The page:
Then you get some expertly-collected samples of plants from various families to go with your handouts.
Next you make some comparisons of live examples to what you find in the field guide. Yup, that's a match!
Finally, the instructor lets you determine the direction of the field work by encouraging you to point out what you notice and asking you to make your best guess about what it might be, all the while offering background info and random expertise about everything you might stumble upon.
Here are just a few examples of the wildflowers that we encountered during our 2-hour field excursion at Killdeer Plains...
Sullivant's Milkweed, a rarity for this part of the state. This is pretty much the eastern-most part of its range.
The bee is pretty happy with the Sullivant's. This milkweed is distinguished from its common cousin by the red/pink midrib in the leaves (see bottom right of photo on left); photo on right shows the Sullivant's going to fruit.
Wild Parsnip, member of the Carrot family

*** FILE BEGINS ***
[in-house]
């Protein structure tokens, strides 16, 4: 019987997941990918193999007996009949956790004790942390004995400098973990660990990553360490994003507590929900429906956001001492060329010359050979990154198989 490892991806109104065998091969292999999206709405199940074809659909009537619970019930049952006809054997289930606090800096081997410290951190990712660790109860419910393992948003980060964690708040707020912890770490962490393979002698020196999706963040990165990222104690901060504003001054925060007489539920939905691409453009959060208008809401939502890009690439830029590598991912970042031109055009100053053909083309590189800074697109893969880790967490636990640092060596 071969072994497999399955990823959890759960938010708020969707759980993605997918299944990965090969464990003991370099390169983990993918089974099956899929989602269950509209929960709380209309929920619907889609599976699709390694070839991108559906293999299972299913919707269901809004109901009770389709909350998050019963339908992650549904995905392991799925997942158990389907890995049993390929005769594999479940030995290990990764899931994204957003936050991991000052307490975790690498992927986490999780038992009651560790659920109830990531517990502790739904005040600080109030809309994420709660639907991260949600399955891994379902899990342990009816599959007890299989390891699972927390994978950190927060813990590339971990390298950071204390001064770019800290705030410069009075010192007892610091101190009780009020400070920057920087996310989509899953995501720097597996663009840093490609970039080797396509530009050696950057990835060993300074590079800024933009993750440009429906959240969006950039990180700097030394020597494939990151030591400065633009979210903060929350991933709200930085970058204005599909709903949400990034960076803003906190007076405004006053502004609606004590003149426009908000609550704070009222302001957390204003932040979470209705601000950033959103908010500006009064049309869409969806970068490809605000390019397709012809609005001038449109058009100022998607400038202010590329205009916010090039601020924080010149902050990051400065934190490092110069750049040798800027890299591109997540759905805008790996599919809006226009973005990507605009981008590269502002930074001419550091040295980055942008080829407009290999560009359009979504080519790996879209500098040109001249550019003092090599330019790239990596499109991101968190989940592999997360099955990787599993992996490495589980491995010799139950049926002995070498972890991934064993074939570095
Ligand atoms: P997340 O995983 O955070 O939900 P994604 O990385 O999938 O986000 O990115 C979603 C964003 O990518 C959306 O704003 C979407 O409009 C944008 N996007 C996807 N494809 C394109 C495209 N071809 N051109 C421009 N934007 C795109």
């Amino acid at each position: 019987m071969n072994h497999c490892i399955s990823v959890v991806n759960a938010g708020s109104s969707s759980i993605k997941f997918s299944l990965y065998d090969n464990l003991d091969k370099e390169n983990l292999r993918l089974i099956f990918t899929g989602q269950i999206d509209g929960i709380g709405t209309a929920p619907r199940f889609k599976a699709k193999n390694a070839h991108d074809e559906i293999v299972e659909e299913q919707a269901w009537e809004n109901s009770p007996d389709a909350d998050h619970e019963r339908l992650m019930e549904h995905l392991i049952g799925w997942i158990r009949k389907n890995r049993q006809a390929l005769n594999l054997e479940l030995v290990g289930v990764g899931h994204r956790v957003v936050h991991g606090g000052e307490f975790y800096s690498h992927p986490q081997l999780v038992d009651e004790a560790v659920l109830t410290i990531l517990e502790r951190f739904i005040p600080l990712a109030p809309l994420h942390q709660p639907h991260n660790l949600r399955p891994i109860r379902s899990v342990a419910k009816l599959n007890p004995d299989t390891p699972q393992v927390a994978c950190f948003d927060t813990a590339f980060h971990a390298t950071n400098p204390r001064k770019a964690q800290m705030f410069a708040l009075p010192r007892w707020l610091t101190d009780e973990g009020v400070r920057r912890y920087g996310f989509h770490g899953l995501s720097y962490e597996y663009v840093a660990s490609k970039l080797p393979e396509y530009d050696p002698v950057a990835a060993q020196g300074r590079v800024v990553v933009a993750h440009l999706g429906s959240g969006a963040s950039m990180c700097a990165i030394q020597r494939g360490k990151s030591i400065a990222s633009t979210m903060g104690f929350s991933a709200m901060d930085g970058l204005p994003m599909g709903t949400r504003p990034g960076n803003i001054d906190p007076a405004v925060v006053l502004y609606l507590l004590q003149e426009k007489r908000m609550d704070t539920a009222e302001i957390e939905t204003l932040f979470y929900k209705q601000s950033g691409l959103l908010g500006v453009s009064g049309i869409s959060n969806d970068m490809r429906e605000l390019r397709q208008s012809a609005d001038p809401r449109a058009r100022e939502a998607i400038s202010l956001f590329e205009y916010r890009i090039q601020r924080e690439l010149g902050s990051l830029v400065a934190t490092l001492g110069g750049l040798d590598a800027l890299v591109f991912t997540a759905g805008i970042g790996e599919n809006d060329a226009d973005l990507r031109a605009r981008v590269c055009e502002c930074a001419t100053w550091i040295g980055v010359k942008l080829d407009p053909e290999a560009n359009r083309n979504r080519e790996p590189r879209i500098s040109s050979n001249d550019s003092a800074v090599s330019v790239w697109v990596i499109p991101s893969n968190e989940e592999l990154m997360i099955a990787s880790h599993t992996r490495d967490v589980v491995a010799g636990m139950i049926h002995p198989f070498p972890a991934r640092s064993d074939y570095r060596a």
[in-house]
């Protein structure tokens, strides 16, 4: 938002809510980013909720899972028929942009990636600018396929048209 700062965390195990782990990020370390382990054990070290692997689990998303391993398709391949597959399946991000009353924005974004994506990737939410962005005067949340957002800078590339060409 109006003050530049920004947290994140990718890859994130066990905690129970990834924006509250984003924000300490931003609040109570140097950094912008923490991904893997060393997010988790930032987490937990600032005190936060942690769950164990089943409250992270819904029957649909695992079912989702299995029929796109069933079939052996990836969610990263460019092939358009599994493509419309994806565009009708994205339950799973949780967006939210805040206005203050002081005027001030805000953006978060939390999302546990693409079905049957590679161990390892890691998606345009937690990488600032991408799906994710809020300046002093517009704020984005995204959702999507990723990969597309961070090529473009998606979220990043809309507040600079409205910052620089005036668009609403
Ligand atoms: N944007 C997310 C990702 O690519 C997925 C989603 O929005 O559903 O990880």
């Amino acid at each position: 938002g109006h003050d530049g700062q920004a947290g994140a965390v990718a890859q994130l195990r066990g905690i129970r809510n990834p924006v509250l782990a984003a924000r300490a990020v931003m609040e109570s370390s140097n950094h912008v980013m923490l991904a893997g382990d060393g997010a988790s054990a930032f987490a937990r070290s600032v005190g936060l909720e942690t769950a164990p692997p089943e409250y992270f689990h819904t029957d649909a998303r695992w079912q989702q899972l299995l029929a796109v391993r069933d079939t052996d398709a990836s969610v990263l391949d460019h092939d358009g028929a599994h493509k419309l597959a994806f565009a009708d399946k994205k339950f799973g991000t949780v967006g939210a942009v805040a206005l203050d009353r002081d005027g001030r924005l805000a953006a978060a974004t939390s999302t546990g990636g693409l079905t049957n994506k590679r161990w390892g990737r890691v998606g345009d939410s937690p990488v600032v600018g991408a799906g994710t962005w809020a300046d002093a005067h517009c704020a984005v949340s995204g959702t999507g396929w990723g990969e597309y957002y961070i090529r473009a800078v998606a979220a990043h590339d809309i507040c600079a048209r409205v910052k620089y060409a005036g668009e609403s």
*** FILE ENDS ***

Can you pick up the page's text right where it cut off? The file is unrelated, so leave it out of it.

Flower of the Hour, in the Mallow family (you may have guessed from the characteristic shape that this is in the genus Hibiscus)
Even though this is an introduced (i.e. non-native) species, I think it is quite striking.
Swamp Milkweed, one of the more dainty of the native milkweeds in Ohio
Another rarity for the state, this is an Umbrella Sedge. See why this is such a cool place to visit? Two rare plants in one restored prairie, and I'm sure there were others that we didn't see.
Virginia Mountain Mint. The leaves are strongly flavored.
Gayfeather/Prairie Blazing Star/Liatrus (in the Aster family). The "Blazing Star" part is a misnomer, as there is an actual Blazing Star family, of which this plant is not a member.
American Germander (mint family) - also called Wood Sage.
Hedge parsley, a correction I received from a wise botanist
I still have a few more shots from Killdeer left to share. There are some more pressing things that might come first, but I'll try to get them up soon.